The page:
The Fallacy of Stock Ownership – How Much of a Company do You Actually Own?

For investors looking to a company’s market capitalization as a measure of its worth, it can be very deceiving. That’s because they really can’t know what a company is truly worth today until they look at its total capitalization. When they do, they may realize their equity share of a company is not what the value of their shares says it is. In some circumstances, that can prove very painful for investors.

Most investors understand market capitalization because it is typically published with a company’s stock quote. It’s an easy equation to remember: Market capitalization equals the total number of outstanding shares of a company multiplied by the current share price. The heavy weighting many investors give to market capitalization may be due to the media’s fixation with it. In recent years, companies have been making news because their market capitalizations have grown to exceed the GDPs of many countries. However, any fixation on market cap could prove unhealthy for investors because it may be concealing the true health of a company.

What is Total Capitalization, and Why is it Important? 

While market capitalization is a useful measure to determine which broad category of stocks a company might fit into, it falls well short in measuring the true worth of a company because it only measures equity value. It does not account for a company’s debt, represented by the bonds it has outstanding. To raise capital, companies use market capitalization – issuing stock – and — issuing bonds. Together, they represent the total capitalization of a company.

For example, a company may have $50 billion of market capitalization and $50 billion of bond capitalization for a total capitalization of $100 billion. Most investors who are only aware of the company’s market capitalization assume the stockholders have a 100% ownership share of $50 billion. That would be true if the company didn’t also have $50 billion of bond capitalization. Unfortunately, if the company went south, it would be on the hook to first pay its bondholders with whatever is left of its equity to be paid out to stockholders. So, essentially, the stockholders don’t own 100% of the company.

In that situation, it’s possible for shareholders to come out whole because there could be enough equity left after bondholders are paid. But what about a company with a market capitalization of $10 billion and bond capitalization of $90 billion. If you were only looking at the $10 billion market cap, you might think the company was a steal. But, in reality, your equity shares are only fractional based on the total capitalization of $100 billion. There would be little likelihood of receiving any value for your shares if the company was liquidated.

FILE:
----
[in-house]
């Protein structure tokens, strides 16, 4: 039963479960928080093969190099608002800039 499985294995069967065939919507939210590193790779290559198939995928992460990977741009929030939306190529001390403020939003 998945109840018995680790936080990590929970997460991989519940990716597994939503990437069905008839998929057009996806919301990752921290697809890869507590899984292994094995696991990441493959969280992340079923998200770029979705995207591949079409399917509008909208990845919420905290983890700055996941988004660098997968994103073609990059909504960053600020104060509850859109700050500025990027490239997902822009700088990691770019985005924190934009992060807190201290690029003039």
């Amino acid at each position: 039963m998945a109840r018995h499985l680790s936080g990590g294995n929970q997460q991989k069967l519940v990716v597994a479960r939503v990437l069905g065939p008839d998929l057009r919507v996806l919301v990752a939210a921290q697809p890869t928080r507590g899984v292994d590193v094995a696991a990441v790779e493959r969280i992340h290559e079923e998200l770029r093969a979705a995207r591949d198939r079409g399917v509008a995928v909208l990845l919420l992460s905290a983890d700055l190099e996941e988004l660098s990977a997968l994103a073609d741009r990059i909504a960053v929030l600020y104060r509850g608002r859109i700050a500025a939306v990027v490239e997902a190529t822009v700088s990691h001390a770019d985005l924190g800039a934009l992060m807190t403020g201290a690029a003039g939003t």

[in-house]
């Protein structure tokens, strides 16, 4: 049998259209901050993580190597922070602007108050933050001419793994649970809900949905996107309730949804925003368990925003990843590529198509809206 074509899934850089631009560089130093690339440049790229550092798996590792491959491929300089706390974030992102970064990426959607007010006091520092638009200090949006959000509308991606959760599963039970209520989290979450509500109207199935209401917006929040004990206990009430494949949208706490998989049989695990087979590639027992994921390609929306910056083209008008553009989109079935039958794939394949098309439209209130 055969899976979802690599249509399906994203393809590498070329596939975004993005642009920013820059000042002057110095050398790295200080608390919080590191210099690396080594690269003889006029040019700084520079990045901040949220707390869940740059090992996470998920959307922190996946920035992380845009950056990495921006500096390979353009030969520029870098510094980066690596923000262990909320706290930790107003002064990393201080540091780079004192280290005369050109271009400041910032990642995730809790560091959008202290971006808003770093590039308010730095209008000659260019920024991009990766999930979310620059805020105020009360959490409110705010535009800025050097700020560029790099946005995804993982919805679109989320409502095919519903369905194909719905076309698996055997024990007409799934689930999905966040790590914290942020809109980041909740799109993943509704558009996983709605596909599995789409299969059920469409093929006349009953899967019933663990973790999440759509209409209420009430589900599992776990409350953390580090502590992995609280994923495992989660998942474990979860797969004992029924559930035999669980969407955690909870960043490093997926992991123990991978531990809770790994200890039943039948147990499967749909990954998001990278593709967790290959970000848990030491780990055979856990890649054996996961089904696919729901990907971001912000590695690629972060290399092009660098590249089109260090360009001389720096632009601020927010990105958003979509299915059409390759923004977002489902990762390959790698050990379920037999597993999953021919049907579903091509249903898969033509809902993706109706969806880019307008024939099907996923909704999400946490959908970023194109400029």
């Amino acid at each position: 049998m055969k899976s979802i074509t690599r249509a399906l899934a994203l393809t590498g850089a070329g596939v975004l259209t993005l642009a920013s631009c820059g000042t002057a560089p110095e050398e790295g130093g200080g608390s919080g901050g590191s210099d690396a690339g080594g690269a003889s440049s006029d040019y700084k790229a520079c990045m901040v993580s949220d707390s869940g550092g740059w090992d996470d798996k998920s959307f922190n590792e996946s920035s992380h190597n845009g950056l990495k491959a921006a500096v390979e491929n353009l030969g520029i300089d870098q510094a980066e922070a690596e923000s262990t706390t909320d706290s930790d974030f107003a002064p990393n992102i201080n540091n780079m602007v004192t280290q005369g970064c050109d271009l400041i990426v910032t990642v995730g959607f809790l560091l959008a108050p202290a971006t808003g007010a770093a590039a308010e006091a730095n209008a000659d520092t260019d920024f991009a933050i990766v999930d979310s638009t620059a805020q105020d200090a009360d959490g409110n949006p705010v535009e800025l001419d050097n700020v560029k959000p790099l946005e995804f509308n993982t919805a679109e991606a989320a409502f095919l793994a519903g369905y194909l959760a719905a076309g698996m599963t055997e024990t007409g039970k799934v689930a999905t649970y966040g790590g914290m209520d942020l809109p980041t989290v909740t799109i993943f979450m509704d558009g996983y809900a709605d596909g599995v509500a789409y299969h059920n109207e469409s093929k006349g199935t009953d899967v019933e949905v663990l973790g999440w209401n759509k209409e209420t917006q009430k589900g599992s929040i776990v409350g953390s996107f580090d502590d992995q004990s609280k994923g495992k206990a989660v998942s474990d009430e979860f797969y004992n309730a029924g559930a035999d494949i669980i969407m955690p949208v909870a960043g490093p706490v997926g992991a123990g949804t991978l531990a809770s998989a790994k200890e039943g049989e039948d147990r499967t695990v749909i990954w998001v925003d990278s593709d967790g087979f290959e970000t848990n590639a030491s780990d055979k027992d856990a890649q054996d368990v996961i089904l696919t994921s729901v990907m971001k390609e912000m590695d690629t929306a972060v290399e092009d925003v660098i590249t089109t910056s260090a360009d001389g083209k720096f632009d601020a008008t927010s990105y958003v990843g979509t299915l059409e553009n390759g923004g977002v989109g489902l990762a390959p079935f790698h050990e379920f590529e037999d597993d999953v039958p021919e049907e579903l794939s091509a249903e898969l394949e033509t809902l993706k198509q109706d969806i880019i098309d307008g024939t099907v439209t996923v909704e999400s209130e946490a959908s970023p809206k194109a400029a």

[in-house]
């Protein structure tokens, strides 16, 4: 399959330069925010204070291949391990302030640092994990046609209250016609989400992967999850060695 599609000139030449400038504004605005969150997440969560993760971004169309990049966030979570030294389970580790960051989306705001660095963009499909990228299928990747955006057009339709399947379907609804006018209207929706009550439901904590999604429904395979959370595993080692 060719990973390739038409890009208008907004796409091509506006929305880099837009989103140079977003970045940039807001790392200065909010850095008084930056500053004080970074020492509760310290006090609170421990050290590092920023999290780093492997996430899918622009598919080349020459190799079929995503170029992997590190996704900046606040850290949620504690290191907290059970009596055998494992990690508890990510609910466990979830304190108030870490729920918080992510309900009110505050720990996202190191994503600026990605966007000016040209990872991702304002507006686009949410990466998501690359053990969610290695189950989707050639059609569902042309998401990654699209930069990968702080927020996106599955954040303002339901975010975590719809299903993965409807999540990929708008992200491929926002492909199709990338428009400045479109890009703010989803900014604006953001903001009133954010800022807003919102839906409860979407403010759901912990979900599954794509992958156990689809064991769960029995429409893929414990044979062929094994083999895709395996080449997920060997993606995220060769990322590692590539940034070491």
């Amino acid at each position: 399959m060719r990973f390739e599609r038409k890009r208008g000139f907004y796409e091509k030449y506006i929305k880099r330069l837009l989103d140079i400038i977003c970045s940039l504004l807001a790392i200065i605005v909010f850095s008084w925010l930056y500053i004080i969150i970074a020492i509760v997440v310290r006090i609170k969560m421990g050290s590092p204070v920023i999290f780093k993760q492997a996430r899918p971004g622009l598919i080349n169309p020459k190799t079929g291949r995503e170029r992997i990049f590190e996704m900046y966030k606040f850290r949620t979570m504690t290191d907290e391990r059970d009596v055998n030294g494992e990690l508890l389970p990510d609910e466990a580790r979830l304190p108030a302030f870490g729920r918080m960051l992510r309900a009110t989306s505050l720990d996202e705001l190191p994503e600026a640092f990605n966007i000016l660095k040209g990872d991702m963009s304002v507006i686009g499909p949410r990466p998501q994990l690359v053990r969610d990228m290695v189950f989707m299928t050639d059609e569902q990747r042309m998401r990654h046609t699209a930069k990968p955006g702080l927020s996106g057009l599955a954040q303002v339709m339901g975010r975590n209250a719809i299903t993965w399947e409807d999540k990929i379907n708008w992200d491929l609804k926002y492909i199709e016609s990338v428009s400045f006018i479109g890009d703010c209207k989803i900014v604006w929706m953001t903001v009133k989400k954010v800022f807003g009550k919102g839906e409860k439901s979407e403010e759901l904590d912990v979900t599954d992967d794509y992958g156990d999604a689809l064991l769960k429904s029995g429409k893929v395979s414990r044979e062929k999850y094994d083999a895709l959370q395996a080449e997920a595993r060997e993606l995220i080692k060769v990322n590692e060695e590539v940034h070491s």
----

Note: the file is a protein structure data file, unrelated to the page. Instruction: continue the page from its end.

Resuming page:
Tragically, such was the case in the 1980s and early nineties when thousands of investors here in Pittsburgh took advantage of what they thought was a significant opportunity. U.S. Airways was a major U.S. airline at the time selling for $2 a share and seemed to have limited downside, or so they thought. What they didn’t consider was the amount of bond capitalization the company undertook to keep its operations going. When the company went bankrupt, the bondholders took control, leaving the stockholders out in the cold.

Of course, that wouldn’t be a concern for investors who invest in companies with zero or very low debt because they would own the entire company. That’s the ideal situation and one we prefer when screening companies. However, in 2019, the average company in the U.S. was 43% capitalized by bond investments or borrowed money. That means more than half the companies have more than 43% in debt. Since companies have been taking advantage of lower rates this year, to leverage up, that number is likely much higher.

Use the Debt Filter to Find Healthy Companies

While most companies should be able to weather the current economic storm, it’s still important for investors to know where they stand on the equity ownership spectrum. And for those looking at opportunities in this market, it would be important to view companies through filters. Having set filters enables us to make primary judgments about whether to consider investing in a company. We use filters in our daily lives to make decisions that keep us out of trouble or improve our lives. For example, when choosing where to vacation by car from Pittsburgh, we might limit our choices to spots east of the Mississippi to reduce our drive time and increase our fun time. That’s a filter.

As an investor, one of our primary filters is debt as a percentage of total capitalization. Our threshold is 33% at the upper end. Except for very extenuating circumstances, we eliminate any company from consideration over that threshold. That’s our comfort level. You could have a higher or lower debt comfort level. Whatever it is, it should be the trigger for asking more questions about the company’s debt, how it’s structured, and what it means to you as a stockholder in terms of your actual ownership in the company.


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